5. What alterations will the creation of the Centre for Common Resources and Shared Services (services, files, human and financial resources, etc.) bring to the UL and the OU’s?
The teachers and researchers should devote themselves to their teaching work, to cultural and scientific production, to the economic and social valorisation of knowledge. A cohesive university is not a standardised and centralised institution. Much to the contrary. It is an institution that understands difference and has the courage to promote it. But the technical support for this work should be professionalized, in management and in service-providing, rationalising and sharing the means available to the University and making them more efficient. This is one of the dimensions in which comparison with other well-known European Universities is clearly unfavourable to us.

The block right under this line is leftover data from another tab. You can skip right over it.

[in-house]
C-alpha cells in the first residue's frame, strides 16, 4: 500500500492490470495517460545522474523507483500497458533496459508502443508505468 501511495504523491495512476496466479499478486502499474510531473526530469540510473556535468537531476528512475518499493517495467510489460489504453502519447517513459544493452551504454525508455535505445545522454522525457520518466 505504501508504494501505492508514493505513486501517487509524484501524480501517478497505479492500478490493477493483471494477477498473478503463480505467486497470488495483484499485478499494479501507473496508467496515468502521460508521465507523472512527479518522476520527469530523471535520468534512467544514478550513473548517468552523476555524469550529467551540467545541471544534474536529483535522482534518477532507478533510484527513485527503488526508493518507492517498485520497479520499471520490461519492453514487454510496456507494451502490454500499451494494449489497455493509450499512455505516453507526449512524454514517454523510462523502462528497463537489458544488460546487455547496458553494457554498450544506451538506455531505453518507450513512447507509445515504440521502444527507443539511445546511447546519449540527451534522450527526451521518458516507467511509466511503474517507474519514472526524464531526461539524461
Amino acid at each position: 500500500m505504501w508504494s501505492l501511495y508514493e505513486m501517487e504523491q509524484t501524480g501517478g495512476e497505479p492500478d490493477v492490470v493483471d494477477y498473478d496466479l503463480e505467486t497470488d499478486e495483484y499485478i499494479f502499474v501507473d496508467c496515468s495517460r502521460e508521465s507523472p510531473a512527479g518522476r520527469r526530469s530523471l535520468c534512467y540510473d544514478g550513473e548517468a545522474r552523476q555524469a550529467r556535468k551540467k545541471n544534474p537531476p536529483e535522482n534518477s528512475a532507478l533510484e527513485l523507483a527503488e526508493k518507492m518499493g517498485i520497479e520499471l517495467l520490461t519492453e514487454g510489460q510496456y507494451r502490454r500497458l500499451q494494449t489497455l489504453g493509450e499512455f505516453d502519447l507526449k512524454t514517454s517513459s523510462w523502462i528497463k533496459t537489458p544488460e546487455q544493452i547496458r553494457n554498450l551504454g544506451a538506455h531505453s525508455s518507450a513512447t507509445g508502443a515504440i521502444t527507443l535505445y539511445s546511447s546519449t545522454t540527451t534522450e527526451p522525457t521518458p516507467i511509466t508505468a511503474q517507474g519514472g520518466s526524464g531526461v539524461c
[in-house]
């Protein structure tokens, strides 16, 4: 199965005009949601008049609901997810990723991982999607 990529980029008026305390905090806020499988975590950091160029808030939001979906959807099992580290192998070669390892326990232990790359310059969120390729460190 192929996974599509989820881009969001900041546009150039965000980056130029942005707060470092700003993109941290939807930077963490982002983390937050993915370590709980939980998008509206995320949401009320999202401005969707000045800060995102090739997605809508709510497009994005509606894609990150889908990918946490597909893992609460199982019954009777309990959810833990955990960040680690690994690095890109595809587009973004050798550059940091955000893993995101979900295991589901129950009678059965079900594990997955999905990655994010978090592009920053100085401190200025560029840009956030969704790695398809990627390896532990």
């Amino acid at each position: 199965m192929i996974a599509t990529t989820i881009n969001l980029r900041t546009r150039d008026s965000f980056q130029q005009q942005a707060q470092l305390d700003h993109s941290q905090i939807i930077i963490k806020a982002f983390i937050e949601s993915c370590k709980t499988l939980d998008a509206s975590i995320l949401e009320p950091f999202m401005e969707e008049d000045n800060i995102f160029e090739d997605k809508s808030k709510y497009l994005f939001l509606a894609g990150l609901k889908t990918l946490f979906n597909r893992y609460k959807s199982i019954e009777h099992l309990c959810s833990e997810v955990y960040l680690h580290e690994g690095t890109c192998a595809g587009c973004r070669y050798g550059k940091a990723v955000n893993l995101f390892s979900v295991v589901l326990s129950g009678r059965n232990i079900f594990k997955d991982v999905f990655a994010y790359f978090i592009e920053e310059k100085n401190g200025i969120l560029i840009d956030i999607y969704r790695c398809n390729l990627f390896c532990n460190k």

6. How do you see the participation of the UL in the creation of the Academic Medicine Centre?
With great expectation and interest. The new Statutes of the University have confirmed my words at the Medicine Aula Magna at the opening of the academic year 2007/2008: “The prospect of building a solid partnership, bringing together the dimension of health provision (Santa Maria Hospital), teaching and training (Faculty of Medicine) and research (Institute of Molecular Medicine), deserves my support and the support of the University. For all of us, any scenario of fragmentation is excluded, and unacceptable when our ambition is to place the University of Lisbon among the top one hundred in Europe. But it is possible and desirable, with imagination and creativity, to equate joint modalities of organization and functioning.”